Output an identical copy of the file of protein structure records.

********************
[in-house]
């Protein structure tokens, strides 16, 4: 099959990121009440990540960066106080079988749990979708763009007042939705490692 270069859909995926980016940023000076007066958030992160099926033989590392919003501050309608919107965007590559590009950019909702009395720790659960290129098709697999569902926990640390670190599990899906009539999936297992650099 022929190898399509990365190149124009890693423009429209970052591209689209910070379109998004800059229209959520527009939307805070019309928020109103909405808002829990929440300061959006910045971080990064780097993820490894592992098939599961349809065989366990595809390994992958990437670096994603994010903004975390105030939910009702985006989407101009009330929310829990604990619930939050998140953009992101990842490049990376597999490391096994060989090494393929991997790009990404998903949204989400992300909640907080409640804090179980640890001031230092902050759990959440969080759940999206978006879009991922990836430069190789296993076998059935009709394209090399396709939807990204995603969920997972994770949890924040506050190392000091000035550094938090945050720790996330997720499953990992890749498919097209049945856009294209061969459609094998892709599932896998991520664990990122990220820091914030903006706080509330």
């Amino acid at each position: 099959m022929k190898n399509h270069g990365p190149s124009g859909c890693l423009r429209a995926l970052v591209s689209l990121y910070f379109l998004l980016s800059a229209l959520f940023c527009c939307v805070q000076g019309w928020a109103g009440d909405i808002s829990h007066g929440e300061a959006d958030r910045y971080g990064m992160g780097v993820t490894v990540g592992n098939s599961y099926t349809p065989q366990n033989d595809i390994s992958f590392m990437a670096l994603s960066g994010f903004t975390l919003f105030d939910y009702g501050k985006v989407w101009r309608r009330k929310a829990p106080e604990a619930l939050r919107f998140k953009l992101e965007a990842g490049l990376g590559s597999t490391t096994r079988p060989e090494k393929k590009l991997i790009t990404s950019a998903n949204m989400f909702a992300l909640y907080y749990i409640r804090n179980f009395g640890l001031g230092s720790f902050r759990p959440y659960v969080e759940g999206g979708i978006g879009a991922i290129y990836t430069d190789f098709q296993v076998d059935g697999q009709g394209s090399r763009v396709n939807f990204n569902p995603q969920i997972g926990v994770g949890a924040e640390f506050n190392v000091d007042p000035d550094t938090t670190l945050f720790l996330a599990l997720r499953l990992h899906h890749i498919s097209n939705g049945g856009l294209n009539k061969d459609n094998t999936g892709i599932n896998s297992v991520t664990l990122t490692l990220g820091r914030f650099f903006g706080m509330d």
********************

[in-house]
């Protein structure tokens, strides 16, 4: 099959990121009440990540960066106080079988749990979708763009007042939705490692 270069859909995926980016940023000076007066958030992160099926033989590392919003501050309608919107965007590559590009950019909702009395720790659960290129098709697999569902926990640390670190599990899906009539999936297992650099 022929190898399509990365190149124009890693423009429209970052591209689209910070379109998004800059229209959520527009939307805070019309928020109103909405808002829990929440300061959006910045971080990064780097993820490894592992098939599961349809065989366990595809390994992958990437670096994603994010903004975390105030939910009702985006989407101009009330929310829990604990619930939050998140953009992101990842490049990376597999490391096994060989090494393929991997790009990404998903949204989400992300909640907080409640804090179980640890001031230092902050759990959440969080759940999206978006879009991922990836430069190789296993076998059935009709394209090399396709939807990204995603969920997972994770949890924040506050190392000091000035550094938090945050720790996330997720499953990992890749498919097209049945856009294209061969459609094998892709599932896998991520664990990122990220820091914030903006706080509330």
């Amino acid at each position: 099959m022929k190898n399509h270069g990365p190149s124009g859909c890693l423009r429209a995926l970052v591209s689209l990121y910070f379109l998004l980016s800059a229209l959520f940023c527009c939307v805070q000076g019309w928020a109103g009440d909405i808002s829990h007066g929440e300061a959006d958030r910045y971080g990064m992160g780097v993820t490894v990540g592992n098939s599961y099926t349809p065989q366990n033989d595809i390994s992958f590392m990437a670096l994603s960066g994010f903004t975390l919003f105030d939910y009702g501050k985006v989407w101009r309608r009330k929310a829990p106080e604990a619930l939050r919107f998140k953009l992101e965007a990842g490049l990376g590559s597999t490391t096994r079988p060989e090494k393929k590009l991997i790009t990404s950019a998903n949204m989400f909702a992300l909640y907080y749990i409640r804090n179980f009395g640890l001031g230092s720790f902050r759990p959440y659960v969080e759940g999206g979708i978006g879009a991922i290129y990836t430069d190789f098709q296993v076998d059935g697999q009709g394209s090399r763009v396709n939807f990204n569902p995603q969920i997972g926990v994770g949890a924040e640390f506050n190392v000091d007042p000035d550094t938090t670190l945050f720790l996330a599990l997720r499953l990992h899906h890749i498919s097209n939705g049945g856009l294209n009539k061969d459609n094998t999936g892709i599932n896998s297992v991520t664990l990122t490692l990220g820091r914030f650099f903006g706080m509330d």